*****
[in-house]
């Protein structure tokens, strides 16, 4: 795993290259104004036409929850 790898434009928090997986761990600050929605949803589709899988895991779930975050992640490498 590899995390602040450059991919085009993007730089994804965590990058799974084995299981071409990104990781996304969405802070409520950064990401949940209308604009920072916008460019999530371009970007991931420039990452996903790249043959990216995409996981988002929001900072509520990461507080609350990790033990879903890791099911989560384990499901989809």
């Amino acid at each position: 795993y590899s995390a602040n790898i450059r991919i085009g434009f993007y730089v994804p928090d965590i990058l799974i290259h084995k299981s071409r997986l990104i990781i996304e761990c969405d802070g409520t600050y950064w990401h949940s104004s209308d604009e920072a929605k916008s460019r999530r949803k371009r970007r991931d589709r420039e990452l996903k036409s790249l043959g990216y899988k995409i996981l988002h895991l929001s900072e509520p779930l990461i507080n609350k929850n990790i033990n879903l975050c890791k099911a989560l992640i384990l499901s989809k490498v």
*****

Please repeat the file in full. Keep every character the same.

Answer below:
[in-house]
């Protein structure tokens, strides 16, 4: 795993290259104004036409929850 790898434009928090997986761990600050929605949803589709899988895991779930975050992640490498 590899995390602040450059991919085009993007730089994804965590990058799974084995299981071409990104990781996304969405802070409520950064990401949940209308604009920072916008460019999530371009970007991931420039990452996903790249043959990216995409996981988002929001900072509520990461507080609350990790033990879903890791099911989560384990499901989809």
């Amino acid at each position: 795993y590899s995390a602040n790898i450059r991919i085009g434009f993007y730089v994804p928090d965590i990058l799974i290259h084995k299981s071409r997986l990104i990781i996304e761990c969405d802070g409520t600050y950064w990401h949940s104004s209308d604009e920072a929605k916008s460019r999530r949803k371009r970007r991931d589709r420039e990452l996903k036409s790249l043959g990216y899988k995409i996981l988002h895991l929001s900072e509520p779930l990461i507080n609350k929850n990790i033990n879903l975050c890791k099911a989560l992640i384990l499901s989809k490498v």